Keeping current in wellness, in and out of the water
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Retreat into the center to find the truth beneath the breath
The way is cleared, obstacles are removed from the path
The mind heals itself in silence.
My eighth great-grandfather was born in Glamorganshire, Wales in 1678. Rev. Henry Nicholls received a B.A.in 1703 and an M.A. in 1705 from Jesus College, Oxford, Wales. He was sent to Pennsylvania, 1702-1708, during the reign of King James II. In 1707 he married my eighth great-grandmother, Elizabeth Gatchell of Chester, Pennsylvania.
Henry Nichols was the first residential missionary to Pennsylvannia for the “Society for Propagation of the Gospel in Foreign Parts”, arriving in 1703. His churches were located in Chester, Concord, Radnor, and Montgomery. The Chester Church is described as of good brick fabric, one of the neatest on the continent, furnished with handsome furniture and rews. The members were regular and constant in divine worship, and they contributed 60 pounds a year toward their pastor’s support. The Radnor Church is still in excellent preservation, known as St. David’s Church and has been in use since 1708. Rev Nichols requested a transfer in 1708 and became rector at St. Michael’s Parish Church. Talbot Co., MD – a post he occupied until his death. For years, all records of his life were lost. The early church books had disappeared! Until June 1878 when workmen, employed to demolish the old church building, found his tomb under the Chancel in good preservation.
The following is a translation of the Latin inscription found on the slab over his tomb: “Here lies the remains of Henry Nicols, M. A., formerly a Fellow of Jesus College, Oxford, England, and a pastor of this church for 41 years – most unworthy. Born April 1st, 1678; died Feb. 12, 1748. Save his soul, O Christ for Thy own merits. Tread upon salt without savor.” (Henry has ordered these works to be inscribed before his death.) A number of his descendents still worship at St. Michael’s Church. They placed a tablet there to his memory where he ministered for so long. (From the Historical Magazine of the Protestant Episcopal Church, 1943, by Mary Clement, M. A., Principal of the Girls County School Board, Bridgend, Glamorganshire, Wales.)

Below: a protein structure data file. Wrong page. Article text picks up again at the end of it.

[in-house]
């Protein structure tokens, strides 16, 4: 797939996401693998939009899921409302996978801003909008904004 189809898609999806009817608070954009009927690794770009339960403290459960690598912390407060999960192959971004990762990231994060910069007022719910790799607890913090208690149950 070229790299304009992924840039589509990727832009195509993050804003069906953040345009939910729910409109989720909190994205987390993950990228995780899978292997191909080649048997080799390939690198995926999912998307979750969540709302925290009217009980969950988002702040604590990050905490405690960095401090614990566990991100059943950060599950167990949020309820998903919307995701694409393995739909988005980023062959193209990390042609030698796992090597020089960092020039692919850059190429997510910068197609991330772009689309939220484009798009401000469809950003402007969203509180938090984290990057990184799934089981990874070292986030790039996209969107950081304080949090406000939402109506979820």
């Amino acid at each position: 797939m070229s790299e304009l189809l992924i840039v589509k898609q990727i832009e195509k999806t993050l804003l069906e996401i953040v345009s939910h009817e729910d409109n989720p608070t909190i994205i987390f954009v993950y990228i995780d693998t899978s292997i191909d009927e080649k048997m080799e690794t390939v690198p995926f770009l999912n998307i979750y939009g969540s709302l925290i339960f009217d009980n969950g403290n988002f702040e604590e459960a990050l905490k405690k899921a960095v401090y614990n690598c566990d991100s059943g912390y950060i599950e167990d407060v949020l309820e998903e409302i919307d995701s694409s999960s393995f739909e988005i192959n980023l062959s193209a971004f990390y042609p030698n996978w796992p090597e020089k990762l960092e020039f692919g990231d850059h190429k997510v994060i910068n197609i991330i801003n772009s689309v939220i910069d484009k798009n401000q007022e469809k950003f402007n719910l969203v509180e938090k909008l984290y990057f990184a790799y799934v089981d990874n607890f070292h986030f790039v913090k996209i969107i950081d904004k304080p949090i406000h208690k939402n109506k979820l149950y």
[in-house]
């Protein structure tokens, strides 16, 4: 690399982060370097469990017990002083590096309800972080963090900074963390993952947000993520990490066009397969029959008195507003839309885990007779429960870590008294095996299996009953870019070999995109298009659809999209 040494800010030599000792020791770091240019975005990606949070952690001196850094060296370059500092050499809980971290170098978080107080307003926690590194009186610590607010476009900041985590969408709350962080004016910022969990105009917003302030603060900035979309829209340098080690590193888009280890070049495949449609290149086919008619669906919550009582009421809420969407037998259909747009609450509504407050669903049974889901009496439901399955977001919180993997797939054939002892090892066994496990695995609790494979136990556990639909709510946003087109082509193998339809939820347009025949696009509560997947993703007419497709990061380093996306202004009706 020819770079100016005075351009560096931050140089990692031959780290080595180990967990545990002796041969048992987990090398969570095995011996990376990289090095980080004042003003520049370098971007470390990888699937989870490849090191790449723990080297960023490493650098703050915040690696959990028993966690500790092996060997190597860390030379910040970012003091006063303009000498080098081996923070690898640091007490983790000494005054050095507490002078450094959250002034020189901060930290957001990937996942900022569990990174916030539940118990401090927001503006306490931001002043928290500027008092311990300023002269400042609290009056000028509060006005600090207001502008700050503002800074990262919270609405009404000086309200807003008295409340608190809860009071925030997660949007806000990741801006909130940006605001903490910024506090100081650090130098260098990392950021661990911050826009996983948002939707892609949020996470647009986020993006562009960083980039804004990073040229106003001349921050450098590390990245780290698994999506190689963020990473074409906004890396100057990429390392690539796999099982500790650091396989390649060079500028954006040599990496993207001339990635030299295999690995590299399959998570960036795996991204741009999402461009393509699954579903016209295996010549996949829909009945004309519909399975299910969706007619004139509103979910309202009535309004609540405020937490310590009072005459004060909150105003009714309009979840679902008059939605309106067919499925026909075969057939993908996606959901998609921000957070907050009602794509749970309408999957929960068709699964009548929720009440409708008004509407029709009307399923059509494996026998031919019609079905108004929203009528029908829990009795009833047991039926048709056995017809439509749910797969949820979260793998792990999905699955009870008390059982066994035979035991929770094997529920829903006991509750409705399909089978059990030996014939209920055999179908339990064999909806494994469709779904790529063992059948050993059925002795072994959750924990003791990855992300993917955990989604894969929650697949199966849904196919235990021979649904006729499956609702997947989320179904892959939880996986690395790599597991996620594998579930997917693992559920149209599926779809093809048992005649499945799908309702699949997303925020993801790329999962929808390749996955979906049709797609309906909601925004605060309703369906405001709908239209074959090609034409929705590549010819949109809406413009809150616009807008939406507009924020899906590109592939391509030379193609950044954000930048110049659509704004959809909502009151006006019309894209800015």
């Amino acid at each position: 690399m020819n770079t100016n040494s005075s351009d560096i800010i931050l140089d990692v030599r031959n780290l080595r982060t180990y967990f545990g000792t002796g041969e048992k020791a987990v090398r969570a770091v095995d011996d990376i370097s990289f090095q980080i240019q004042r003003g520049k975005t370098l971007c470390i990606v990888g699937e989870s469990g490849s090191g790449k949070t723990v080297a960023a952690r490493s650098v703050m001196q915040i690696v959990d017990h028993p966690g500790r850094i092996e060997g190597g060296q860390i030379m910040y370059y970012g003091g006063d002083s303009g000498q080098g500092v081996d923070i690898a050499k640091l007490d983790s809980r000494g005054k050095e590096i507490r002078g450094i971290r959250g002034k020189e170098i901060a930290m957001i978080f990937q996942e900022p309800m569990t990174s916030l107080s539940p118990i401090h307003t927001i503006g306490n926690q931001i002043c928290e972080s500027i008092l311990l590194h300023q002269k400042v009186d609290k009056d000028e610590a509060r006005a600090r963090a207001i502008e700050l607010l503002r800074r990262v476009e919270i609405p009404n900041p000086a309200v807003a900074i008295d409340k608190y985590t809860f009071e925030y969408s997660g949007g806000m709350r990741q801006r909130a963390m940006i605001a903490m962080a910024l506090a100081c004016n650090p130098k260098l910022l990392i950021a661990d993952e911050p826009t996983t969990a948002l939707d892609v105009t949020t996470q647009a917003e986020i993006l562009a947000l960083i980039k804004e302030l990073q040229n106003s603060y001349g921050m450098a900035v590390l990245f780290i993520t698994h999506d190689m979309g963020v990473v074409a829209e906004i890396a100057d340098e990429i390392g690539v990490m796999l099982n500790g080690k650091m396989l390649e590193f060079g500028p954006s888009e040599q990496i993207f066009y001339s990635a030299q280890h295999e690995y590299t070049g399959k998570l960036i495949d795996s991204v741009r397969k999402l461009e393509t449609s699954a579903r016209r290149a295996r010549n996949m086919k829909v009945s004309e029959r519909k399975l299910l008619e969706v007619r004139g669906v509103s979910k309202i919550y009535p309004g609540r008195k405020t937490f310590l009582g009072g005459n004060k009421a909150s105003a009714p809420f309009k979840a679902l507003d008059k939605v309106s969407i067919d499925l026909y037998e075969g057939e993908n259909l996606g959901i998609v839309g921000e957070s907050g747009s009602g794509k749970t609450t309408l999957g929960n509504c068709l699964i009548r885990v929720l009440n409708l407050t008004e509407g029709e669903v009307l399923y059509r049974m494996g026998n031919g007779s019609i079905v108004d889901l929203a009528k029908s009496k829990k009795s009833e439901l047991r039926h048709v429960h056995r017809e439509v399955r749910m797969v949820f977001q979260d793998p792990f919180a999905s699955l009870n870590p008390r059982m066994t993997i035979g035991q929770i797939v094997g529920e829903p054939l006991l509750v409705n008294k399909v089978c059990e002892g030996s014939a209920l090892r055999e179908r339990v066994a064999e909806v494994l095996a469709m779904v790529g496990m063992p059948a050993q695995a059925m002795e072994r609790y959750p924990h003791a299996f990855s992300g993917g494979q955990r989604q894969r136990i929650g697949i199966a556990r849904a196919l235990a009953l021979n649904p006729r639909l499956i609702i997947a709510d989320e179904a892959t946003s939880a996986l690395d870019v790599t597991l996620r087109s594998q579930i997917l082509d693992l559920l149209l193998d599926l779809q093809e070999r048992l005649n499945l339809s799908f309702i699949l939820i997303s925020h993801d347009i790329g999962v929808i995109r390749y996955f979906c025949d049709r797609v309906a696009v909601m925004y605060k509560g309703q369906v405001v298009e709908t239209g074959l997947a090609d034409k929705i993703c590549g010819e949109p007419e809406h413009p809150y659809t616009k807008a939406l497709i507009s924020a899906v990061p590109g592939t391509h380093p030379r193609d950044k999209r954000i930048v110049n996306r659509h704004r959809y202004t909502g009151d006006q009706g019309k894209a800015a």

The author did not sign the work, but left it on the ground
At first nobody noticed when it came alive with sound
The colors became fluid, and the words escaped in flames
A violent rush of emotions turned assumptions into games
There was no time to interpret the truth it brought to light
The lesson arrived too late to stop the impending fight
The 5th is a Good Day To . . . let power flow where it will. Trying to control who or what has the juice will be unproductive, and for once, the social order may know more than we do about who should get to do what (and remember, seeing someone on top doesn’t mean […]
This interlude is punctuated by quick movements to the side
Each moment is tense, somehow fragile, breaking stride
With the smooth and even pace that we have come to know
The ripples of the sound waves are muddled in the flow
The waves and splashing water carry power in the tide
Floating downstream here and now is a rapid ride.
Hemp-based concretes are among the most promising and environmentally sustainable alternatives to conventional concrete. This is not just a theoretical idea or prediction, but something that builders are already implementing in their architecture.
Tangled tendrils of lost innocence cover the wall of silence
The barrier between infinite wisdom and earthly needs
Stands tall, sits firmly in the middle of the field of reason
Dividing the consciousness of the wilting population
Separating the elements of life into compartments of gloom
Figures take flight across the the sky, filling the air
With shrieks of both joy and anguish as they escape
No warning was given, no hint of the destruction to follow
The surface of the earth reached a critical temperature
That suddenly ended all life as it had been in the past
There is no doubt that we used our gifts way too fast
We have destroyed everything that sustains life
In order to deliver plastic bottles of sugar water everywhere
In a desperate world to starving hoards of humans
Instead of vital nutrition, care and loving kindness
We are, well and truly, finally broke.
Breath and light provide a path to liberation
Beyond the dense barrier of harsh beliefs
When images and words subside, the heart opens
To find health and healing in everyday life
Contentment is at hand at every moment
Patience and persistence will bring new levels of ease
The center is the place of no resistance, no strain, no pain
Staying in the very middle of it all takes steady focus
On the fleeting nature of time, the essential nature of change
The vessel we become as a result is filled with blessing